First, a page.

Federal Reserve signals it won’t raise interest rates at all this year

Fed elects to hold rates in latest meeting

At the conclusion of its March meeting, the Federal Reserve announced it is not raising the federal funds rate. In fact, the Fed is signaling it is done with the idea of rate hikes for the rest of 2019.

The Federal Open Market Committee’s statement indicated that the Fed is taking a cautious tone with the rates as it monitors the rate of inflation and other global economic conditions and developments.

 “In light of global economic and financial developments and muted inflation pressures, the Committee will be patient as it determines what future adjustments to the target range for the federal funds rate may be appropriate to support these outcomes,” The FOMC statement said.

The committee said it will maintain its target range for the federal funds rate at 2.25-2.5%. For the most part, everyone thinks this is a good move. Therefore, is an interest rate cut the next step?

This sentiment echoes the FOMC’s earlier statements from its January meeting earlier this year.

The FOMC statement explains that the Fed has looked at recent indicators pointing to slower growth in the first quarter of the year.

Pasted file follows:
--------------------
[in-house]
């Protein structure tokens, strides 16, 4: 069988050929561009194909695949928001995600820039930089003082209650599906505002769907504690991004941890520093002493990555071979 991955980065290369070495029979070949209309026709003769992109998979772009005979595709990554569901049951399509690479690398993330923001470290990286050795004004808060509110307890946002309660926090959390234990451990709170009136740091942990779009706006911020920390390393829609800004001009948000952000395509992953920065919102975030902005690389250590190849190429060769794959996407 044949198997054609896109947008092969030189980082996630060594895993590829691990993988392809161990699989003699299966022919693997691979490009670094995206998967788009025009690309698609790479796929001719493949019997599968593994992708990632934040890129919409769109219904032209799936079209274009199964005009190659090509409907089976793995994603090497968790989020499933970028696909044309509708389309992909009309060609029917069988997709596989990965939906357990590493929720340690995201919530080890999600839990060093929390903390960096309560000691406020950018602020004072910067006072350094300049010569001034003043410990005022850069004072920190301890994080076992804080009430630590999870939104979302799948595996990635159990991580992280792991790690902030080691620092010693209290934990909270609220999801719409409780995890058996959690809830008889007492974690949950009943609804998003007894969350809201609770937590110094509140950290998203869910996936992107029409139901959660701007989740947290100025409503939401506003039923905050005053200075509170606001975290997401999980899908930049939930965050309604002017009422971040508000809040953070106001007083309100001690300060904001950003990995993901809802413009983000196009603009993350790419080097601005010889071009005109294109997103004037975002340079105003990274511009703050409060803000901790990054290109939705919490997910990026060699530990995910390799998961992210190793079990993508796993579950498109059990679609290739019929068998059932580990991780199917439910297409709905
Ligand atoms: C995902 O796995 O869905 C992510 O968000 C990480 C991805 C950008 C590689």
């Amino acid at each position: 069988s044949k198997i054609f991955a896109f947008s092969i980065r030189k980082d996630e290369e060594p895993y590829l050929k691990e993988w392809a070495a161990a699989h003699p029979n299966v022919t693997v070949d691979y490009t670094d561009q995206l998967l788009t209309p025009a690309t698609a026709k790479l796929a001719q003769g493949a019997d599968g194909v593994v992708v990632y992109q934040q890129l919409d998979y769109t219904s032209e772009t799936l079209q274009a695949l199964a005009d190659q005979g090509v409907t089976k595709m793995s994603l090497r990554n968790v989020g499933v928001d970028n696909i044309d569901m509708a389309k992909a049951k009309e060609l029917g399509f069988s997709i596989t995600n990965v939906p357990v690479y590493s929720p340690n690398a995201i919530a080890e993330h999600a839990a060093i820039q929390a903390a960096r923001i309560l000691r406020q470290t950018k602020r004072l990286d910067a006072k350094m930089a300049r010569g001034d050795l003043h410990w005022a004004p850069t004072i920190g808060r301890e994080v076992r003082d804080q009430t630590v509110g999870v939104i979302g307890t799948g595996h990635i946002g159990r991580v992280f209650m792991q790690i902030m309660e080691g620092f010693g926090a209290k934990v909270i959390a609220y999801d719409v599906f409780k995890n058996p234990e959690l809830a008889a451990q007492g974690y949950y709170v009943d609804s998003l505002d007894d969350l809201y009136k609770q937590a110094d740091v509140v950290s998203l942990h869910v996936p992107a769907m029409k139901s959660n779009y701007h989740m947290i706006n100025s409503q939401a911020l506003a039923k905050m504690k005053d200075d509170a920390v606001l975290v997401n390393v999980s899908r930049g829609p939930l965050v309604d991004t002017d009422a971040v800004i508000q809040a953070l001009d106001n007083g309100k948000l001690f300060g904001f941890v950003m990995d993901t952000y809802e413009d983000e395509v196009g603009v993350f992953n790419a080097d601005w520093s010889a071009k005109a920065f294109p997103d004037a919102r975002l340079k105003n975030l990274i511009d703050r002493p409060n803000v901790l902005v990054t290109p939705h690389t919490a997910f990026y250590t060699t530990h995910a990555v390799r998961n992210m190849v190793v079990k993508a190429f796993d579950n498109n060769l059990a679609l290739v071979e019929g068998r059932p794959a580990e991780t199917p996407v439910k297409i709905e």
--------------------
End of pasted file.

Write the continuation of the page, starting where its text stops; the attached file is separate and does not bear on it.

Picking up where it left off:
National Association of Federally-Insured Credit Unions Chief Economist Curt Long issued the following statement after the conclusion of the Federal Reserve’s March Federal Open Market Committee meeting:

“While the Fed's decision to hold rates steady comes as no surprise, the abrupt and sizable adjustments to its forecast were,” said Long. “Where the FOMC's median member forecast called for two rate hikes in December, that has been slashed to zero.”

Mike Fratantoni, the Mortgage Bankers Association’s chief economist, said it appears the Fed is done raising rates.

“As expected, the Federal Reserve left short-term rates unchanged at their March meeting,” he said. “The job market is quite strong, and even though wage growth has accelerated, inflation has not picked up and shows no signs of doing so. With that combination, Fed officials are comfortable leaving rates at their current level. If inflation were to increase, they might be forced to hike again, but it appears that we are at the end of the rate hiking cycle.

At its meeting, the Fed also announced it would slow the monthly reduction of its holdings of Treasury bonds from up to $30 billion to up to $15 billion beginning in May, confirming its intent to end its balance sheet runoff in September, if the economy and market conditions go as expected.

“The bigger news from this meeting was the clear signal that the Fed will stop allowing their balance sheet to shrink, and will begin to allow it to grow again starting this fall. Fed officials have noted that they would like to return the balance sheet to primarily Treasury assets, meaning that MBS will continue to roll off, with the proceeds being invested in Treasury securities,” Fratantoni said. “The Fed also noted the potential to sell “residual holdings” of MBS at some point, but that they would give plenty of notice before doing so. Over time, these changes could put some upward pressure on mortgage-Treasury spreads –  and ultimately – mortgage rates.”

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